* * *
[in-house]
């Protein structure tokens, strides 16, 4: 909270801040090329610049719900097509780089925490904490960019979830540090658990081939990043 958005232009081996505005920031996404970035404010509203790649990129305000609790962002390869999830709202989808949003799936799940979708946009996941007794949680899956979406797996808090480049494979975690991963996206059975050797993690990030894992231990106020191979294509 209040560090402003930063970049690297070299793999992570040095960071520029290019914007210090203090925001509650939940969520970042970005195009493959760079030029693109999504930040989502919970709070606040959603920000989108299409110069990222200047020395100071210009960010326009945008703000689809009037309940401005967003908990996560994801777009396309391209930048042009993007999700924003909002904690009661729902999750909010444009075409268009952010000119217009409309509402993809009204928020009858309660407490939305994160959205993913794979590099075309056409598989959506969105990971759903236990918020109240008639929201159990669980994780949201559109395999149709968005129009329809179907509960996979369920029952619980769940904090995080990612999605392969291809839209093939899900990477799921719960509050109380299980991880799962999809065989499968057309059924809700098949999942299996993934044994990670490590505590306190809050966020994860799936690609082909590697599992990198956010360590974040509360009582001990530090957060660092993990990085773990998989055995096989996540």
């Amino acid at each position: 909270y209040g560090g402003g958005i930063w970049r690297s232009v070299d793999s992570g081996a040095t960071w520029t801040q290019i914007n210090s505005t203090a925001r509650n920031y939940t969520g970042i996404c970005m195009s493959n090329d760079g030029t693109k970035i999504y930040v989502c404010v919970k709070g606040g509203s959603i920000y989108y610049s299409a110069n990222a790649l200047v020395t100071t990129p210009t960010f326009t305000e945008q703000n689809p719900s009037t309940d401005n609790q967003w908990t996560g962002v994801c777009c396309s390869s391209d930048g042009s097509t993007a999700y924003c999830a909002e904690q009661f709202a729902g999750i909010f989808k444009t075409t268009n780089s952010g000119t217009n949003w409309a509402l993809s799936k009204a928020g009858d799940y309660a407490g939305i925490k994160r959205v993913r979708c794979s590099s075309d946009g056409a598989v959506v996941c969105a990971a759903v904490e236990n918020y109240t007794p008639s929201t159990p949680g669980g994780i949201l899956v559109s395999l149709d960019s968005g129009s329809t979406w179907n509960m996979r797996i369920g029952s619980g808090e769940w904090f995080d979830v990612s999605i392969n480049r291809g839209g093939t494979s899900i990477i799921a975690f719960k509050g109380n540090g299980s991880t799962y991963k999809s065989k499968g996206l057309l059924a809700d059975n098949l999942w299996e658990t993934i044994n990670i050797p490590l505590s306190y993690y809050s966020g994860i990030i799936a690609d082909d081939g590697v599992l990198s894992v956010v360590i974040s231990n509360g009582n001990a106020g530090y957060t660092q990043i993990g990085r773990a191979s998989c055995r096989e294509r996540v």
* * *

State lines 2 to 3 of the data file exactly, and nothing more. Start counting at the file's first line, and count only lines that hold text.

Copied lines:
């Protein structure tokens, strides 16, 4: 909270801040090329610049719900097509780089925490904490960019979830540090658990081939990043 958005232009081996505005920031996404970035404010509203790649990129305000609790962002390869999830709202989808949003799936799940979708946009996941007794949680899956979406797996808090480049494979975690991963996206059975050797993690990030894992231990106020191979294509 209040560090402003930063970049690297070299793999992570040095960071520029290019914007210090203090925001509650939940969520970042970005195009493959760079030029693109999504930040989502919970709070606040959603920000989108299409110069990222200047020395100071210009960010326009945008703000689809009037309940401005967003908990996560994801777009396309391209930048042009993007999700924003909002904690009661729902999750909010444009075409268009952010000119217009409309509402993809009204928020009858309660407490939305994160959205993913794979590099075309056409598989959506969105990971759903236990918020109240008639929201159990669980994780949201559109395999149709968005129009329809179907509960996979369920029952619980769940904090995080990612999605392969291809839209093939899900990477799921719960509050109380299980991880799962999809065989499968057309059924809700098949999942299996993934044994990670490590505590306190809050966020994860799936690609082909590697599992990198956010360590974040509360009582001990530090957060660092993990990085773990998989055995096989996540």
């Amino acid at each position: 909270y209040g560090g402003g958005i930063w970049r690297s232009v070299d793999s992570g081996a040095t960071w520029t801040q290019i914007n210090s505005t203090a925001r509650n920031y939940t969520g970042i996404c970005m195009s493959n090329d760079g030029t693109k970035i999504y930040v989502c404010v919970k709070g606040g509203s959603i920000y989108y610049s299409a110069n990222a790649l200047v020395t100071t990129p210009t960010f326009t305000e945008q703000n689809p719900s009037t309940d401005n609790q967003w908990t996560g962002v994801c777009c396309s390869s391209d930048g042009s097509t993007a999700y924003c999830a909002e904690q009661f709202a729902g999750i909010f989808k444009t075409t268009n780089s952010g000119t217009n949003w409309a509402l993809s799936k009204a928020g009858d799940y309660a407490g939305i925490k994160r959205v993913r979708c794979s590099s075309d946009g056409a598989v959506v996941c969105a990971a759903v904490e236990n918020y109240t007794p008639s929201t159990p949680g669980g994780i949201l899956v559109s395999l149709d960019s968005g129009s329809t979406w179907n509960m996979r797996i369920g029952s619980g808090e769940w904090f995080d979830v990612s999605i392969n480049r291809g839209g093939t494979s899900i990477i799921a975690f719960k509050g109380n540090g299980s991880t799962y991963k999809s065989k499968g996206l057309l059924a809700d059975n098949l999942w299996e658990t993934i044994n990670i050797p490590l505590s306190y993690y809050s966020g994860i990030i799936a690609d082909d081939g590697v599992l990198s894992v956010v360590i974040s231990n509360g009582n001990a106020g530090y957060t660092q990043i993990g990085r773990a191979s998989c055995r096989e294509r996540v």